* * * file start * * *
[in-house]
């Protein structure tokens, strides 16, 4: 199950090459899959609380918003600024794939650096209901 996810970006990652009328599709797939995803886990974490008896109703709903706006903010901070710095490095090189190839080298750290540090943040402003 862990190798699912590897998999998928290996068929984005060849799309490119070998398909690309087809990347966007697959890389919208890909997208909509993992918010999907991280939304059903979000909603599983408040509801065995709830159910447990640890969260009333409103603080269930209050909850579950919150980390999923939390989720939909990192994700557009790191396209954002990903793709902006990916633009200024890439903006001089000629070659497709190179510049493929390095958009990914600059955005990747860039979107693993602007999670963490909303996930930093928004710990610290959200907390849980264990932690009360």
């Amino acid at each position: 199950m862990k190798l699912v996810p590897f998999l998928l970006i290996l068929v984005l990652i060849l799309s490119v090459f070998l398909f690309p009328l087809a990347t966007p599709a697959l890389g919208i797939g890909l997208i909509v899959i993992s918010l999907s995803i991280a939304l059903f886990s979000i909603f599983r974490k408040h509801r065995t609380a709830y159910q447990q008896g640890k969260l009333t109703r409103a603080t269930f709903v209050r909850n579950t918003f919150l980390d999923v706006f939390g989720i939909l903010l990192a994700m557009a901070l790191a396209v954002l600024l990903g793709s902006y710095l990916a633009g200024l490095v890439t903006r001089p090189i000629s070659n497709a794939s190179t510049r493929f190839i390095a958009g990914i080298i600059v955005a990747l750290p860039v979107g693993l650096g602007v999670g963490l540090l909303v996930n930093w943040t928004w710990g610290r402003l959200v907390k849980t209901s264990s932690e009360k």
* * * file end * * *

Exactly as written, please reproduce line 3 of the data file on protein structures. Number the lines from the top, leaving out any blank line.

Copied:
């Amino acid at each position: 199950m862990k190798l699912v996810p590897f998999l998928l970006i290996l068929v984005l990652i060849l799309s490119v090459f070998l398909f690309p009328l087809a990347t966007p599709a697959l890389g919208i797939g890909l997208i909509v899959i993992s918010l999907s995803i991280a939304l059903f886990s979000i909603f599983r974490k408040h509801r065995t609380a709830y159910q447990q008896g640890k969260l009333t109703r409103a603080t269930f709903v209050r909850n579950t918003f919150l980390d999923v706006f939390g989720i939909l903010l990192a994700m557009a901070l790191a396209v954002l600024l990903g793709s902006y710095l990916a633009g200024l490095v890439t903006r001089p090189i000629s070659n497709a794939s190179t510049r493929f190839i390095a958009g990914i080298i600059v955005a990747l750290p860039v979107g693993l650096g602007v999670g963490l540090l909303v996930n930093w943040t928004w710990g610290r402003l959200v907390k849980t209901s264990s932690e009360k």